Te Tāmata Huaroa

Waerea te whenua, tāmatahia te māra, marotiritiria ngā kākano, kia huaroa te tipu.

There is enthusiasm for te reo Māori and a desire to revitalise the language through education in many English Medium schools, but practical obstacles need to be overcome to allow this according to new report Te Tāmata Huaroa published by the Education Review Office (ERO).

The report was carried out to create a snapshot of te reo Māori teaching across English Medium schools and aims in part to reflect the role education has to play in the Government’s Maihi Karauna strategy for language revitalisation.

The majority of schools ERO spoke to have a positive view of te reo Māori teaching in their classrooms and want to increase their provision, with many going as far as including this in their strategic goals. Many respondents said they felt an ethical responsibility to the language and to its revitalisation.

The report found that despite this enthusiasm, there was little evidence of complex learning and explicit language teaching such as grammatical forms, speaking, reading and writing. Instead te reo Māori was included in simpler forms such as waiata or karakia.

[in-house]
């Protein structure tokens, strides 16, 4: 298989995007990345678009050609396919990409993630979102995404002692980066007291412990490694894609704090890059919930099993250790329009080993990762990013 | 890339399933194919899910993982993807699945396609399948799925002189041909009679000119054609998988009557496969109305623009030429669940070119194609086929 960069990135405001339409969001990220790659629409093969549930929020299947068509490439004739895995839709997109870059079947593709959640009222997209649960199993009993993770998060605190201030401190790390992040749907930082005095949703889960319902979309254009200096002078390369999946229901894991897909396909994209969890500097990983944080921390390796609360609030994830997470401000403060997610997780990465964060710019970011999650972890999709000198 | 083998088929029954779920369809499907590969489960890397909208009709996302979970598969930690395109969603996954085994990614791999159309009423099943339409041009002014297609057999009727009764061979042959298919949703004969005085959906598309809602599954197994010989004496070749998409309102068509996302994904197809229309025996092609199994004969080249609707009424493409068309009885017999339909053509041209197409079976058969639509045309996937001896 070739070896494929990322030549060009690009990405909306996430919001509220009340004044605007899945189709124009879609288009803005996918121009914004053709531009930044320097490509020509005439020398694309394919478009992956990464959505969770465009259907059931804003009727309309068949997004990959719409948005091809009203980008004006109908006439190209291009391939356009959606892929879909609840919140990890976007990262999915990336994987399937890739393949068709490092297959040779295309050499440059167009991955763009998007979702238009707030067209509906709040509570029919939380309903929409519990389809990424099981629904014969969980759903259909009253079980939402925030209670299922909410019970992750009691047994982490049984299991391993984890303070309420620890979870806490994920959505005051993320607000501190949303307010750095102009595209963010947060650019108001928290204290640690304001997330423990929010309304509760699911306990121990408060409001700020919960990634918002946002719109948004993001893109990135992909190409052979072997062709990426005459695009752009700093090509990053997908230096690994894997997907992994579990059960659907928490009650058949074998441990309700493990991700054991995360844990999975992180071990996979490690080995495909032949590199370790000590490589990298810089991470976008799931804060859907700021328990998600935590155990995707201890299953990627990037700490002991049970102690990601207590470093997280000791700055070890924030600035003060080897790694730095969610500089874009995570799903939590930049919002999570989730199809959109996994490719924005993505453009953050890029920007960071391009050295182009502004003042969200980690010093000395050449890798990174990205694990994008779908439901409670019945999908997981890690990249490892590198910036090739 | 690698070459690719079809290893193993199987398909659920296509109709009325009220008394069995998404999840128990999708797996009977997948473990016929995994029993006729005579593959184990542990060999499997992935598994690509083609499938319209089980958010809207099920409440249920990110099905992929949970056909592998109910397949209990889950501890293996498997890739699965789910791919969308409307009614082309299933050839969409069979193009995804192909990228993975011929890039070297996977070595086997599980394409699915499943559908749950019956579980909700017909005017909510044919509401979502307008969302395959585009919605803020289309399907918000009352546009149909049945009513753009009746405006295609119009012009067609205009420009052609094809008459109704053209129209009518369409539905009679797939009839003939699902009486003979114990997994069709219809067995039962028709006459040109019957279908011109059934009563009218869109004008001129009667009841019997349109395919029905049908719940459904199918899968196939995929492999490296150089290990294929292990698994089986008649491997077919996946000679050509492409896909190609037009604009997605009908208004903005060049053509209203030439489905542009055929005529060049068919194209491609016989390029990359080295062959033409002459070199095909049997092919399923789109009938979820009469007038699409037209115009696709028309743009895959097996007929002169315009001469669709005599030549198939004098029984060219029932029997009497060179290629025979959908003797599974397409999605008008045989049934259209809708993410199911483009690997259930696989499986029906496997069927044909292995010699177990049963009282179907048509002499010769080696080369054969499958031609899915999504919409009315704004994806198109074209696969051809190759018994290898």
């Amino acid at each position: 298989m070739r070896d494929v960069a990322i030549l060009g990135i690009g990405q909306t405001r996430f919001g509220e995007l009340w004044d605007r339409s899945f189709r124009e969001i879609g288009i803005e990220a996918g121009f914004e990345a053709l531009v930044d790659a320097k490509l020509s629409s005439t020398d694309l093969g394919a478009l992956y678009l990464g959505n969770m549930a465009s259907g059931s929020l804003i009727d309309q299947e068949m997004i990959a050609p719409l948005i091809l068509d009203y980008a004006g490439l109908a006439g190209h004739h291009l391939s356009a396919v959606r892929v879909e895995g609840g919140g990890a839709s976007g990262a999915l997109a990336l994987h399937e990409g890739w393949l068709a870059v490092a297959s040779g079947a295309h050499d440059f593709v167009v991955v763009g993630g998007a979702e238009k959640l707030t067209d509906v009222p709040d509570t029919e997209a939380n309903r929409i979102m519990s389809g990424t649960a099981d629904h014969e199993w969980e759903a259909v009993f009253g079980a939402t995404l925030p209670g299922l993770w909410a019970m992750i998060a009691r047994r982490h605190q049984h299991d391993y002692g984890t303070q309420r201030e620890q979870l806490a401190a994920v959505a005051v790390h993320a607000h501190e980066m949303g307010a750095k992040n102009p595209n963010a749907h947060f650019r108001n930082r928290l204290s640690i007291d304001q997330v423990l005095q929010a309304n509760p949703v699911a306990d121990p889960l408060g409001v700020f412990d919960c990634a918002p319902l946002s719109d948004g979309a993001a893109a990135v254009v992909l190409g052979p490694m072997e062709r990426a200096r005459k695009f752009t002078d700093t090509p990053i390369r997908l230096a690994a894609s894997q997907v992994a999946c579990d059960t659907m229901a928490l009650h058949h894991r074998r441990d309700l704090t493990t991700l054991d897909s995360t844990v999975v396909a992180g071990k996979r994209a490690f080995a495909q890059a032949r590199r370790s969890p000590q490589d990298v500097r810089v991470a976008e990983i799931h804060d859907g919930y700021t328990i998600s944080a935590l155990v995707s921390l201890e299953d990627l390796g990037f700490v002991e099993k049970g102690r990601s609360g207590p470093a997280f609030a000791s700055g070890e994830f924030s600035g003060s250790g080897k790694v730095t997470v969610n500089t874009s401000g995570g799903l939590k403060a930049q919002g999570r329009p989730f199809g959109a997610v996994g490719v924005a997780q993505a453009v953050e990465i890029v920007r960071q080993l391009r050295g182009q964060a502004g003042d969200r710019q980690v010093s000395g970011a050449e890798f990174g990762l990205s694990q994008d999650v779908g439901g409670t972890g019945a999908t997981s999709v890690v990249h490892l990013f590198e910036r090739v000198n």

Respondents indicated the key obstacles are a lack of te reo Māori knowledge across the teaching workforce, coupled with low levels of knowledge and expertise in general second language learning.

However, there is awareness of these obstacles, and many schools are taking steps to overcome them, such as skill specific recruiting and targeted PLD.

ERO Deputy Chief Executive Evaluation and Review Māori Lynda Pura-Watson feels strongly that this work will have real world meaning for New Zealand education.

“This is an exciting exploration of the landscape of te reo Māori teaching on a real practical level but also puts education firmly in the centre of wider revitalisation of the language and the long-term goals of the Government.”

She went on to say that ERO wants to use this report as a springboard.

“We can take the findings from this report and others in the pipe line and use them to start real conversations about further development and improvement.”

Following the publication of this report ERO plans to host sector and government leaders for a discussion surrounding the next steps for English Medium schools, based on the findings of this report. This will be an opportunity to fully explore the findings and for the sector to engage with ERO, the government and each other on the way forward.

This report was completed by ERO as part of an ongoing work programme focused on the provision of te reo Māori in English medium schools.

ERO spoke to teachers and school leaders in 102 primary and secondary schools across Aotearoa to inform this report.